Subtitled, "the new humanity church for today and tomorrow", the central thesis of this book is that God intends for the church to display his glory through the unity in diversity of its members, and that therefore local churches should be actively seeking to promote diversity.
Bruce Milne begins his case by reminding us that already there is a great "worship wave" made up of people from all kinds of diverse cultures and backgrounds as each Sunday, Christians from every part of the planet meet together for worship. But he is not content for this staggering diversity to remain true only of the universal church – it must also be demonstrated in the local church. He argues that if we can create a "new humanity" church, uniting people of all backgrounds, then this will have tremendous missional attractiveness.
The assertion of this book is that all Christian congregations, everywhere, are called to be … bridging-places, centres of reconciliation, where all the major diversities which separate human beings are overcome through the supernatural presence of the Holy Spirit.
It becomes apparent early on that this is not some kind of "politically correct" manifesto, but that Milne wants to root his message in Scripture. Racial diversity is a key theme in the book, but he sees many other diversities as equally important. He is careful to point out that it is not an unprincipled diversity though – we don’t blindly accept unbiblical doctrine or behaviour just in the name of "diversity".
In the early parts of the book, he sets out to make a solid biblical case for the importance of diversity within our local churches, and emphasises that this is a doctrine whose "time has come" as we live in increasingly culturally diverse communities. Churches therefore need to self-consciously set out to reflect the diversities of their surrounding communities.
… the calling of every local church, everywhere, if it is to be faithful to its New Testament roots, is, among other things, to be a community of reconciliation in which all the primary divisions and polarities of its surrounding culture are confronted and find resolution under the gracious reign of the Lord Jesus Christ.
He shows from the example of Jesus’ welcoming of women, children, and Gentiles that his intention was to create a new humanity that embraced those marginalised or considered disreputable. The Pentecost event shows the Spirit bridging racial, gender and generational diversity.
We have no mandate to gather Christian communities, claiming Jesus’ name, that are surrounded by walls of exclusivity, whether or race, colour or ethnicity, gender, age or generation, social or economic status, mental and physical well-being; or communities entirely confined to those who come with impeccable histories of moral and spiritual propriety.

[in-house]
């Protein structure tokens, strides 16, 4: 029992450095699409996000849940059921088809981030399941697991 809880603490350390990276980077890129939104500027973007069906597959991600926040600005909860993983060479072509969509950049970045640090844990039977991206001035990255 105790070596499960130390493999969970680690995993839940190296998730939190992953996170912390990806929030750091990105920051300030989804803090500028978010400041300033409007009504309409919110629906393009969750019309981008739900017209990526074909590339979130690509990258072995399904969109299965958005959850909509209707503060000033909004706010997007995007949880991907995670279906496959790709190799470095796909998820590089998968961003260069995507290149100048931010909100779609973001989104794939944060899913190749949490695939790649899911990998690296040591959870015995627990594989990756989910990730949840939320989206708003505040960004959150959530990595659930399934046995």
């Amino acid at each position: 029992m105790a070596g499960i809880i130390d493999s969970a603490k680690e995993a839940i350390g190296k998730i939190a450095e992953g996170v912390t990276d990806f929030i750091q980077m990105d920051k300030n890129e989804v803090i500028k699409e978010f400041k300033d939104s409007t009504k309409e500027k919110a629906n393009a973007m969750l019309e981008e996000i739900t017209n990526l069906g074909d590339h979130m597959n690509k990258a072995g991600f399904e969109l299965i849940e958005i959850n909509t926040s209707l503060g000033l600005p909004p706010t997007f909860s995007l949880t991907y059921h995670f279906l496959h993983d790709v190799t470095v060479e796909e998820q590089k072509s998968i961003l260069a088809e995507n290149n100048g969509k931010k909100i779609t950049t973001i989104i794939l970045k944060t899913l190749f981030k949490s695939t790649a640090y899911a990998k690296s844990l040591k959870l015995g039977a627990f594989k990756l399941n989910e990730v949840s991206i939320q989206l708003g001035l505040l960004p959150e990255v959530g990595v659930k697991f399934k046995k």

He warns against not just racial prejudices but cultural and class prejudices. "To reject a fellow believer is to reject Christ." The principle of diversity in unity is not simply a nice idea, but is a reflection of the very nature of the Triune God who is diversity in unity.
A few of chapters deal with some of the practical implications of building diverse churches, which are scattered with stories from his own culturally diverse church in Canada.
He is strongly critical of mono-cultural churches, and advocates involving a wide diversity of people within the worship service. Even when there are immigrant communities who do not speak the local language well, he encourages making a concerted effort to include and help them so that all can join together for worship. He even insists that where small groups structures are used, these too should be stratified, and also encourages a greater use of one-to-one discipleship, especially of new converts.
Sociologists claim that homogenous groups are stronger than diverse ones, and therefore are able to grow better, but Milne says that despite this, it is essential that we adopt a biblical rather than a pragmatic model. Ultimately, the only way we can make this succeed is if we can love one another with "grace-love" (agape), which itself requires a supernatural work of God and a death to ourselves.
As far as Milne is concerned, diversity is not optional for the local church. He ends the book with a stunning "dream" of a church that is a loving and accepting community made up of people from all kinds of diverse backgrounds. There is no denying that such a community would bring great glory to God, but it is hard work, and it is perhaps too easy for us to settle for the somewhat easier option of building church out of "people like me".
This book comes as a timely prophetic call to the church to be intentional about welcoming into the church all kinds of people. It provides theological foundations with very practical and down-to-earth application, and most of all builds faith and stirs a vision for the local church as the place people look to for unity amidst diversity in their local context.